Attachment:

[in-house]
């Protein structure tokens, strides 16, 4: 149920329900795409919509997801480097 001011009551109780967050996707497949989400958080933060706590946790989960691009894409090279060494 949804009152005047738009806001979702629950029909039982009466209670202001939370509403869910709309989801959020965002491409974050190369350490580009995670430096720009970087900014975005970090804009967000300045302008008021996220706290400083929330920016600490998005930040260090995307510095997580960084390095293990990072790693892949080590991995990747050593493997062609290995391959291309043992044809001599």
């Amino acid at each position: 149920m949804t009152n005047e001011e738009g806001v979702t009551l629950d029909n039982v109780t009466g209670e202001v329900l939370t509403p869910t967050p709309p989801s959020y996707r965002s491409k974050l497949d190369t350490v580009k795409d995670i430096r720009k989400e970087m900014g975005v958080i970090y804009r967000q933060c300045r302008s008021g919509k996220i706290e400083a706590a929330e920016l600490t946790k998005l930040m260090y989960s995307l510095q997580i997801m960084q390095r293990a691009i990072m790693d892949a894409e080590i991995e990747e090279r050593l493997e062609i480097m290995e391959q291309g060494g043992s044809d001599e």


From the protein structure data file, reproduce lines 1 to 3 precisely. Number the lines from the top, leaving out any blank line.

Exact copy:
[in-house]
């Protein structure tokens, strides 16, 4: 149920329900795409919509997801480097 001011009551109780967050996707497949989400958080933060706590946790989960691009894409090279060494 949804009152005047738009806001979702629950029909039982009466209670202001939370509403869910709309989801959020965002491409974050190369350490580009995670430096720009970087900014975005970090804009967000300045302008008021996220706290400083929330920016600490998005930040260090995307510095997580960084390095293990990072790693892949080590991995990747050593493997062609290995391959291309043992044809001599």
């Amino acid at each position: 149920m949804t009152n005047e001011e738009g806001v979702t009551l629950d029909n039982v109780t009466g209670e202001v329900l939370t509403p869910t967050p709309p989801s959020y996707r965002s491409k974050l497949d190369t350490v580009k795409d995670i430096r720009k989400e970087m900014g975005v958080i970090y804009r967000q933060c300045r302008s008021g919509k996220i706290e400083a706590a929330e920016l600490t946790k998005l930040m260090y989960s995307l510095q997580i997801m960084q390095r293990a691009i990072m790693d892949a894409e080590i991995e990747e090279r050593l493997e062609i480097m290995e391959q291309g060494g043992s044809d001599e």